Updated UK COVID-19 Death Toll Becomes World’s Second Highest

A medical worker tests a key worker for the novel coronavirus Covid-19 at a drive-in testing centre at Glasgow Airport on April 29, 2020, as the UK continues in lockdown to help curb the spread of the coronavirus. Andrew Milligan / POOL / AFP
A medical worker tests a key worker for the novel coronavirus Covid-19 at a drive-in testing centre at Glasgow Airport on April 29, 2020, as the UK continues in lockdown to help curb the spread of the coronavirus. Andrew Milligan / POOL / AFP

Britain’s death toll from the coronavirus has topped 32,000, according to an updated official count released Tuesday, pushing the country past Italy to become the second-most impacted after the United States.

The new toll, from the Office for National Statistics (ONS) and regional health bodies, has not yet been incorporated into the government’s daily figures, which records the current number of deaths as 29,427.

That is still higher than Italy, which on Tuesday said it has recorded 29,316 virus fatalities to date, but far short of the US where nearly 69,000 have died in the pandemic.

However, British Foreign Secretary Dominic Raab urged against trying to make reliable international comparisons.

“There are different ways of counting deaths… we now publish data that includes all deaths in all settings and not all countries do that,” he said at the daily Downing Street press conference.

“Can you reliably know that all countries are measuring in the same way? And it also depends on how good, frankly, countries are in gathering their statistics.”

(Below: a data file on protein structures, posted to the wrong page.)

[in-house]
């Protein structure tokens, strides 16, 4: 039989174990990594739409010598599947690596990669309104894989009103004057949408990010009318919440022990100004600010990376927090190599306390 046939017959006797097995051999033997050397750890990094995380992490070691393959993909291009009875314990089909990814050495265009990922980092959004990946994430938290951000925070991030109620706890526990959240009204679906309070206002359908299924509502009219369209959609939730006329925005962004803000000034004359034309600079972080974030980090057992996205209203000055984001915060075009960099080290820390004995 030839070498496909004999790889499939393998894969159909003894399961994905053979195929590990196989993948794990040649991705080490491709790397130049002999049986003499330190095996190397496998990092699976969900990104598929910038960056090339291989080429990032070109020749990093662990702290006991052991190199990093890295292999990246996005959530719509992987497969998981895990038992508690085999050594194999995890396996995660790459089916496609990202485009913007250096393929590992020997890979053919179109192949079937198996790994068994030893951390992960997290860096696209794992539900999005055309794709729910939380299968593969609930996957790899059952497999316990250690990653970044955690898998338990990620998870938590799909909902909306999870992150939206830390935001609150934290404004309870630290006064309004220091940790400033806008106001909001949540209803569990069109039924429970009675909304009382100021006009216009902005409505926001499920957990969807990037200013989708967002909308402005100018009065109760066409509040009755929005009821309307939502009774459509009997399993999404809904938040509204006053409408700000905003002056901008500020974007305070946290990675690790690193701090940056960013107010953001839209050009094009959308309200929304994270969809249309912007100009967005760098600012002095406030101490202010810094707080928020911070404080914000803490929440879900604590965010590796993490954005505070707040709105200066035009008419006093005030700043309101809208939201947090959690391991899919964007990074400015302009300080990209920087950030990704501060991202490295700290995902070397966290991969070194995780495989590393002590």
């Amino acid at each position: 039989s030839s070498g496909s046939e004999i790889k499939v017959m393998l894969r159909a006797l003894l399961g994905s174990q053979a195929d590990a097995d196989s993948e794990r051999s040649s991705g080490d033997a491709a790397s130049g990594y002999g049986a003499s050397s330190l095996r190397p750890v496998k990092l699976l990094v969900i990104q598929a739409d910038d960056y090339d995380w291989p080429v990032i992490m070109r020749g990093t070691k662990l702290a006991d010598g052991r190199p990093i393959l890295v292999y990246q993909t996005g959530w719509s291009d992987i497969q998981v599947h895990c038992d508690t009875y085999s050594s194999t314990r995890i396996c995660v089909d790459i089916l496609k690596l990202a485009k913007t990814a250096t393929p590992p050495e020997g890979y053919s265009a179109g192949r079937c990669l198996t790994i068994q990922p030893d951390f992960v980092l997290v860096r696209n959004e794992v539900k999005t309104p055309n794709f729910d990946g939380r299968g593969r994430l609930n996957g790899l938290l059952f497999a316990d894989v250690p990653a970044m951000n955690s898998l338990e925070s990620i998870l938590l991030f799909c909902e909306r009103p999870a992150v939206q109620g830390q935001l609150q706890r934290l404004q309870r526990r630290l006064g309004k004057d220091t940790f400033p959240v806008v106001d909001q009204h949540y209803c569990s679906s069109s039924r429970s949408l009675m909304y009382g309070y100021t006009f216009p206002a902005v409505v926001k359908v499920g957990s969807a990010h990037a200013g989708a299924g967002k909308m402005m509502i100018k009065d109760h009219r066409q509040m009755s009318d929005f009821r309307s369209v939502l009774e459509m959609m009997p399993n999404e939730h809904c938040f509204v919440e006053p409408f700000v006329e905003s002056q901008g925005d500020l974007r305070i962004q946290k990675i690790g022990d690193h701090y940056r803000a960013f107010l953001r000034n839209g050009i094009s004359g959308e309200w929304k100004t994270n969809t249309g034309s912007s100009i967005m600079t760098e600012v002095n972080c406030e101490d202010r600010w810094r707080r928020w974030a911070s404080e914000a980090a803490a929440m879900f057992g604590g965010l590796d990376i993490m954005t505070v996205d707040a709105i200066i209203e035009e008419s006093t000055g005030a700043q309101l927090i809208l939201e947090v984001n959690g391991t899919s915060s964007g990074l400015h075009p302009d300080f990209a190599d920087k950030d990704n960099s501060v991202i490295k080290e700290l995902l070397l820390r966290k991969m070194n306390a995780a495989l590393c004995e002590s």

Raab called the lives lost “a massive tragedy” and “something in this country, on this scale, in this way, that we’ve never seen before”.

Tuesday’s updated statistics, showing 32,313 total deaths by around April 24, means Britain has probably had the highest official death numbers in Europe for days.

‘Real verdict’

The toll has jumped dramatically on several occasions as the ONS — which tallies all deaths — has regularly updated its count.

The agency releases figures weekly, covers periods up to two weeks prior and includes coronavirus deaths in care homes and the community.

Until late last month, the health ministry’s daily tallies only counted those who died in hospital after having tested positive for COVID-19.

Even after it began to include all fatalities with the virus listed on the death certificate, its totals have been far short of the later ONS totals.

They have risen dramatically as the extent of the pandemic’s impact on care homes has emerged.

Nearly 6,400 people with coronavirus have died in care homes in England alone, with numbers still rising even as the wider outbreak slows.

More than 2,000 of those were reported in the last week of April — when Prime Minister Boris Johnson said Britain was “past the peak”.

Meanwhile, the ONS has also recorded a total of around 42,000 “excess deaths” — how many more people have died in total than would normally be expected — in the past five weeks.

It suggests Britain’s true death toll from the virus may be even higher.

“I don’t think we’ll get a real verdict on how well countries have done until the pandemic is over,” Raab added.

Britain, in its seventh week of an economically crippling lockdown, is trying to implement a new contact tracing strategy so it can ease the measures.

Johnson is expected to set out his plan to lift the stringent social distancing regime next Sunday, according to media reports.

AFP

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